Education Secretary addresses delegates at the launch of an initiative showcasing the top 50 UK firms for social mobility.
Speaking on Wednesday 21 June 2017 at the Guildhall, London, alongside David Johnston, Chief Executive of the Social Mobility Foundation, and Alan Milburn, Chair of the Social Mobility Commission, at an event marking the publication of Social Mobility Employer Index, Secretary of State for Education Justine Greening said:
Thank you very much Alan [Milburn - Chair of the Social Mobility Commission] and to both of you for doing what I think is a very important piece of work.
Clearly our country does face many challenges but we will meet them by building up our people together.
I grew up in a working class family, I was one of those working-class kids.
There were two things I really believed in from the word go.
One was a fundamental fairness in the link between effort and reward and wanting to understand that if I was willing to put that time in, put the persistence in, that I would be able to see some results for that.
The other thing I believed in was a meritocracy.
Because I think talent is spread evenly throughout our country, throughout our communities; and fundamentally our country would be better the more we can unlock all of that.
When you put those things together, a strong link between effort and reward, a real meritocracy, then you have empowered people.
And when you have empowered people you have an empowered country.
And I think when you’ve got empowered people you have stronger productivity and that’s something that all of the organisations that are part of this Index today have fundamentally understood.
It’s a virtuous circle in the end.
I happen to think, as well, that this isn’t just the smart thing to do.
It’s not just about a business case for companies or for organisations.
It is the right thing to do.
A more socially mobile Britain will be a happier place. Communities will be stronger when we achieve that.
I think we can change the internal plumbing of our country to make it more socially mobile.
We don’t have to accept where our country has come from and where it is today and see that as the only course that we can take in the future.
But that’s going to be up to all of us to make the future different from the past and from where we are now.
We do need to recognise that there are a myriad of barriers – some of them big but some of them small – that stack up against people who are starting perhaps from further behind.
People who, when we talk about a level playing field, are the ones furthest away from having it.
I certainly remember from my own childhood growing up in Rotherham it was a very difficult time, actually.
Many of the children growing up in that town, including myself, saw our parents lose their jobs and you felt like you were a long way from seeing opportunity on your doorstep.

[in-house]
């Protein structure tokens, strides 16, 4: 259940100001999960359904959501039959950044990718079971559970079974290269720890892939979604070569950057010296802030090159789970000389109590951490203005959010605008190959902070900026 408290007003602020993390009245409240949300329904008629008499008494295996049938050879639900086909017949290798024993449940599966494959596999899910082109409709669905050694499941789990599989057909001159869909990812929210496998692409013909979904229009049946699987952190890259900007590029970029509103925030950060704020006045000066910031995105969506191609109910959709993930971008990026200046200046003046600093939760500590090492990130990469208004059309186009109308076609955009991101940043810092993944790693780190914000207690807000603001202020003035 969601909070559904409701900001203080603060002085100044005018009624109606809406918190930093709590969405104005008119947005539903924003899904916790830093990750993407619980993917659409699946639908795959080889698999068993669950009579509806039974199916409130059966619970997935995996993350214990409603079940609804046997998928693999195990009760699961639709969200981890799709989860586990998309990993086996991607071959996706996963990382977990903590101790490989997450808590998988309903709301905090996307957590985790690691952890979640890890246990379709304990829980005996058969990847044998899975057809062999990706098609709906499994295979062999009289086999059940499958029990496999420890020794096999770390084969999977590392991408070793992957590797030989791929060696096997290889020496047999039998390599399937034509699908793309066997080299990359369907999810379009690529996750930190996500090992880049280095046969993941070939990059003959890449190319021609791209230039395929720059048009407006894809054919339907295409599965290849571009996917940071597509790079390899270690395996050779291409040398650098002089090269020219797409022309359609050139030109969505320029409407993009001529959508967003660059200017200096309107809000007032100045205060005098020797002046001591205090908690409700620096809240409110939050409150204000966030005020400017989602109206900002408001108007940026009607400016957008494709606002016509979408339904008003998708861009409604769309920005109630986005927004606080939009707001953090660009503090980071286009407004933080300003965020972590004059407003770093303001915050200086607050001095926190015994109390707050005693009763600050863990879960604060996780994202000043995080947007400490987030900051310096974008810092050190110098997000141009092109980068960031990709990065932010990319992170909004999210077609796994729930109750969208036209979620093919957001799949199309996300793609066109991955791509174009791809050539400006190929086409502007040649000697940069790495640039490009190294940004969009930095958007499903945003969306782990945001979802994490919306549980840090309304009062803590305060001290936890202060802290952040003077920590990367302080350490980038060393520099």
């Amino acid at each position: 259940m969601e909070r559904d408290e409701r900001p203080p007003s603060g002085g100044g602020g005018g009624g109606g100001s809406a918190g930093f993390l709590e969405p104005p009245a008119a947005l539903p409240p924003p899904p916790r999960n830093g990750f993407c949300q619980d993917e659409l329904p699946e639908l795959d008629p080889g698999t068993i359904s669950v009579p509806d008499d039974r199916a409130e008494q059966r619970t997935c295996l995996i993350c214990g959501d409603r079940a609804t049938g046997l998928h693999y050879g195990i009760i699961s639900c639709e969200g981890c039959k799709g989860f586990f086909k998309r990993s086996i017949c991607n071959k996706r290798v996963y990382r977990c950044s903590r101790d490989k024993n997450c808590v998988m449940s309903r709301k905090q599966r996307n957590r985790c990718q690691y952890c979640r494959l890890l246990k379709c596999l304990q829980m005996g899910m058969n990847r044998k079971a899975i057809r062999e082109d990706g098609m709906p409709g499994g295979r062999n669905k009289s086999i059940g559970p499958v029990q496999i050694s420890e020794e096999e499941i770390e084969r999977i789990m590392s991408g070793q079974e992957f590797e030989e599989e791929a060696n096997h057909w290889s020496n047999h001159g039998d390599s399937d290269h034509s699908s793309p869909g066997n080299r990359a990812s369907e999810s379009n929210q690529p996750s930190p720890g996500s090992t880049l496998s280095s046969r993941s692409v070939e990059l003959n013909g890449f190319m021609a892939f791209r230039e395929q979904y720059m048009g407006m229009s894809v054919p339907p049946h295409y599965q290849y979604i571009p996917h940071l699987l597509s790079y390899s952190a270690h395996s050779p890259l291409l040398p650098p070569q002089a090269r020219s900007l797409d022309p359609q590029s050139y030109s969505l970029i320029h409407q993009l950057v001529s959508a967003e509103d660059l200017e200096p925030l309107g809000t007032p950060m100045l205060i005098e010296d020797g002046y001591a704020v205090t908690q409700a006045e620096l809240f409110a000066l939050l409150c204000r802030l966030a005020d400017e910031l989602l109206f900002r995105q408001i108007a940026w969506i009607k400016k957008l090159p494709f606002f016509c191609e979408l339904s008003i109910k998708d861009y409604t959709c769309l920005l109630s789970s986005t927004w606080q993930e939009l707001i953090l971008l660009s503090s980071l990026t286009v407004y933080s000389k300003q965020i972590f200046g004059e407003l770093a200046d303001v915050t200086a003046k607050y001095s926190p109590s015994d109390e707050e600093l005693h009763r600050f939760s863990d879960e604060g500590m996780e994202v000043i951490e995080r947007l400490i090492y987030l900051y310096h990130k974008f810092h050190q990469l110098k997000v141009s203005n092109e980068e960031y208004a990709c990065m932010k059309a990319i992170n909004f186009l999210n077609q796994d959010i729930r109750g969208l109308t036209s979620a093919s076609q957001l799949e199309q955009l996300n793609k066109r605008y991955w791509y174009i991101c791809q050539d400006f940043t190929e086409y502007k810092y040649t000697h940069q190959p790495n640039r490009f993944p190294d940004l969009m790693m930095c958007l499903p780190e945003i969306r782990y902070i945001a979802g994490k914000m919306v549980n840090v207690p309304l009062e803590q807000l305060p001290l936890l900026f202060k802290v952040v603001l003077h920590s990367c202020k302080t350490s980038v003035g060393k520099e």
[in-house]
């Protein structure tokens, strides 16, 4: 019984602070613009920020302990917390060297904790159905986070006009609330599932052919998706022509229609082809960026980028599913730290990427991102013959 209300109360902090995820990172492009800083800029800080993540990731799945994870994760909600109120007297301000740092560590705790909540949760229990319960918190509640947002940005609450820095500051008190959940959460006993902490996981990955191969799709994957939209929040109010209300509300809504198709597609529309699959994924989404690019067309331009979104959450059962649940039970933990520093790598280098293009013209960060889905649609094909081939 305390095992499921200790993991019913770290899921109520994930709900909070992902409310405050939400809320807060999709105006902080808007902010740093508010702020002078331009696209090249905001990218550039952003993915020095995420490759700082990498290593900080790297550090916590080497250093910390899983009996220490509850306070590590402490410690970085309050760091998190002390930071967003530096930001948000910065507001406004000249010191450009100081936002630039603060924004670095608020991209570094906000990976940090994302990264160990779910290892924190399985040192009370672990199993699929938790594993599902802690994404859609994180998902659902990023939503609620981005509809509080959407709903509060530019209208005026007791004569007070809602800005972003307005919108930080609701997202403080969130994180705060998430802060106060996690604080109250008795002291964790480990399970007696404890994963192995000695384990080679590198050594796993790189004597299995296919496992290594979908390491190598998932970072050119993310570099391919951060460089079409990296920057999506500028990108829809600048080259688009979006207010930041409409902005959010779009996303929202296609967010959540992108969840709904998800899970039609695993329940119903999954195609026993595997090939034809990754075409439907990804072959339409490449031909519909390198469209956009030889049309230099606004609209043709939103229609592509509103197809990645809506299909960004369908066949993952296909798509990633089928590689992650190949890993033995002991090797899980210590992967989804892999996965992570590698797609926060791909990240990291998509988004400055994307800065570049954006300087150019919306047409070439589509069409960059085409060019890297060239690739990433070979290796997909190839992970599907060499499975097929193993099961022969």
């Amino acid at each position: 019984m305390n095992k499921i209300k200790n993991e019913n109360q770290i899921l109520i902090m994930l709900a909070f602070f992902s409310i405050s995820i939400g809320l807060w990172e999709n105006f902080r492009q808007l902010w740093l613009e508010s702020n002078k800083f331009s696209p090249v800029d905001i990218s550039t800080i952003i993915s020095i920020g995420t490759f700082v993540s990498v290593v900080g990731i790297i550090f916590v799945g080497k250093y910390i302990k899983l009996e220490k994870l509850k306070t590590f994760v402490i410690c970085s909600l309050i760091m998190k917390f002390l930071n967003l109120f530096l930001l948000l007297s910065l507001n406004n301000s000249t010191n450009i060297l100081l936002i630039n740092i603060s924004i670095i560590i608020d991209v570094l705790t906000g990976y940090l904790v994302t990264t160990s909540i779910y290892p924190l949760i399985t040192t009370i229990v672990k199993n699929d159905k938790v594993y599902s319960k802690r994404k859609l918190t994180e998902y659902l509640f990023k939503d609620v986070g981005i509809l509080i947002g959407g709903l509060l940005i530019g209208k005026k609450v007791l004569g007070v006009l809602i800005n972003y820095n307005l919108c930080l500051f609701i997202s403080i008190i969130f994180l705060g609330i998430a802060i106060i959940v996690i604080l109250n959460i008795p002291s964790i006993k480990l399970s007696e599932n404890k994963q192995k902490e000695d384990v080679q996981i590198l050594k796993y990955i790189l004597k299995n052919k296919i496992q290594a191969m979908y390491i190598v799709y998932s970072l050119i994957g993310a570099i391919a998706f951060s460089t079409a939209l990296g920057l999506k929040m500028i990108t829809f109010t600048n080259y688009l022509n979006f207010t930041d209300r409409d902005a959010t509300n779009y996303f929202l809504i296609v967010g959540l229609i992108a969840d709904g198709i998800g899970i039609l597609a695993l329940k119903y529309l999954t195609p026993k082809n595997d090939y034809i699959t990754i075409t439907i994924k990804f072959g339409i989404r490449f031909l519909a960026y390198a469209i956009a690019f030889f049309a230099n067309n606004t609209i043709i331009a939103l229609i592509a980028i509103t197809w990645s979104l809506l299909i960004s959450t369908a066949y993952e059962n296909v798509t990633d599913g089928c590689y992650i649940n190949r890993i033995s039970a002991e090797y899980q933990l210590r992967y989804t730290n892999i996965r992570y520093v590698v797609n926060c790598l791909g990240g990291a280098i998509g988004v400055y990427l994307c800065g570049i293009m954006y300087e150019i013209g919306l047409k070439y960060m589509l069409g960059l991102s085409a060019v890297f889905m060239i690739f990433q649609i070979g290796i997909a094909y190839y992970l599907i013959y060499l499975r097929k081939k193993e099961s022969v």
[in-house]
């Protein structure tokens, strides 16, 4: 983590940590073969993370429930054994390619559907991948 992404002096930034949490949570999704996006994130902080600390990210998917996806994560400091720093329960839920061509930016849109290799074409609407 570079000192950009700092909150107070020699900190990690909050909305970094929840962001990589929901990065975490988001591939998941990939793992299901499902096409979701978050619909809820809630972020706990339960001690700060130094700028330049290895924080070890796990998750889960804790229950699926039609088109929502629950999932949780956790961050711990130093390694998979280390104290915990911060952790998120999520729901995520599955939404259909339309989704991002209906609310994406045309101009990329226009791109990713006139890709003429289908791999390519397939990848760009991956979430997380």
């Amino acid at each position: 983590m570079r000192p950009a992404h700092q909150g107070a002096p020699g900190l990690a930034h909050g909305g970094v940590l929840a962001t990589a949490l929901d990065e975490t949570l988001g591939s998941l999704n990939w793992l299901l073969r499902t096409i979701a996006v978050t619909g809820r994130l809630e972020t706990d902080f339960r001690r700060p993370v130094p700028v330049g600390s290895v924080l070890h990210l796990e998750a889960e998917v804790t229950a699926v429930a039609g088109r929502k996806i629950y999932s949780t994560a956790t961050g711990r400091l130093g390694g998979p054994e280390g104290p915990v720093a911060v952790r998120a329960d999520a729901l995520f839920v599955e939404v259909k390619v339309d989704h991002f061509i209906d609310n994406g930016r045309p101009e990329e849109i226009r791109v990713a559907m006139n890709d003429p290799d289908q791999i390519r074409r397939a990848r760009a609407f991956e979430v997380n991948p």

This steady realisation as quite a young child for me, that to get opportunity I was going to have to work a long time, and very hard, just to get myself into a position to be able to start to have some opportunities.
I knew also that the beginning of that was education and probably being able to go university.
Which is why the fact that so many more disadvantaged children are now getting into university for the first time, why people like me back in the 80s and 90s are no longer the norm and actually it’s pretty normal for people from those backgrounds to get to university now, why that’s so important.
But it’s clear that it’s not just government, it’s not just education that plays a role in driving social mobility.
I like to think that I’ve got the best job in government and I think that it’s the most important job because it’s the one that helps people develop our country’s human capital.
But what we want to see are companies and organisations in our country using and developing that further when those people become adults and get into the workplace.
We don’t want people to just be going into jobs.
We want them to be going into careers where they can continue to develop themselves and their ideas and their potential throughout their whole life, not just at the beginning of it.
That’s where business comes in.
That’s also where communities and civil society comes in.
The launch of this Index today is about starting to put some numbers and evidence around how we can do that systematically and at scale.
I’d like to congratulate all of the organisations that are in this first Index and achieving a score.
Because you are showcasing what some of that best practice, that can take very different forms, can look like.
It will be the evidence that you are gathering that helps other organisations get further and faster over the coming months and years.
Some of you are doing blind recruitment on CVs.
Some of you are looking at different ways of assessing candidates when they present for job interviews.
I think that some of the work that’s been done in my own profession of accountancy in widening the routes of people into that profession in particular have really helped open it up to a brand new generation of different sorts of people – and all for the better.
Alan talked about how it’s not just about some of these crunchy changes we can make on process, it’s all about changing attitudes.
Again, I can draw on my own experience of being confronted with receiving the sharp end of unconscious bias.
I remember interviewing to go into an investment bank after I became qualified at PwC – and it’s fantastic to see PwC in this Index.
Part of that time spent at that company was being taken out to lunch.
I did the interview and the interview was fine and I got taken out to lunch by 2 of the junior mangers in this investment bank.
We sat down in a little Italian restaurant and they handed out the menu and the waitress came to take our order.
I remember trying to work out whether I should order the meal in Italian, which was the prime name in this menu alongside each meal, or whether I should read the English translation underneath.